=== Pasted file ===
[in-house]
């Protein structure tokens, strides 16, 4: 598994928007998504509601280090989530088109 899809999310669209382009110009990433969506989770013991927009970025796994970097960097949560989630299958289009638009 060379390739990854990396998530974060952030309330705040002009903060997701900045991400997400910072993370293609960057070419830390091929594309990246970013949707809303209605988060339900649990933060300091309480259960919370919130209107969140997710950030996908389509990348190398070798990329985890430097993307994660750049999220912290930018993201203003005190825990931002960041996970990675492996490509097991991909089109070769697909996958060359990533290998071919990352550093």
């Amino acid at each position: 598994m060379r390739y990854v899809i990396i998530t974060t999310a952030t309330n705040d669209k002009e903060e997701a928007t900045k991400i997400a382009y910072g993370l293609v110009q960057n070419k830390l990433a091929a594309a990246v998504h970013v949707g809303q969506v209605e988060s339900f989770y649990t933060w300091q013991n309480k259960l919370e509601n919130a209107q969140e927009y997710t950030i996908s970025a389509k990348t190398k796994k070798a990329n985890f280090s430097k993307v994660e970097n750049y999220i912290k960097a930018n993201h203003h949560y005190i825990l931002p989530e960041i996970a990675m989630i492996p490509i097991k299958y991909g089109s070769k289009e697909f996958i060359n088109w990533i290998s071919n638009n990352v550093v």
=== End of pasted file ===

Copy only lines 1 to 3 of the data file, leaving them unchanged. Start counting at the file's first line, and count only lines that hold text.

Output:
[in-house]
């Protein structure tokens, strides 16, 4: 598994928007998504509601280090989530088109 899809999310669209382009110009990433969506989770013991927009970025796994970097960097949560989630299958289009638009 060379390739990854990396998530974060952030309330705040002009903060997701900045991400997400910072993370293609960057070419830390091929594309990246970013949707809303209605988060339900649990933060300091309480259960919370919130209107969140997710950030996908389509990348190398070798990329985890430097993307994660750049999220912290930018993201203003005190825990931002960041996970990675492996490509097991991909089109070769697909996958060359990533290998071919990352550093």
């Amino acid at each position: 598994m060379r390739y990854v899809i990396i998530t974060t999310a952030t309330n705040d669209k002009e903060e997701a928007t900045k991400i997400a382009y910072g993370l293609v110009q960057n070419k830390l990433a091929a594309a990246v998504h970013v949707g809303q969506v209605e988060s339900f989770y649990t933060w300091q013991n309480k259960l919370e509601n919130a209107q969140e927009y997710t950030i996908s970025a389509k990348t190398k796994k070798a990329n985890f280090s430097k993307v994660e970097n750049y999220i912290k960097a930018n993201h203003h949560y005190i825990l931002p989530e960041i996970a990675m989630i492996p490509i097991k299958y991909g089109s070769k289009e697909f996958i060359n088109w990533i290998s071919n638009n990352v550093v």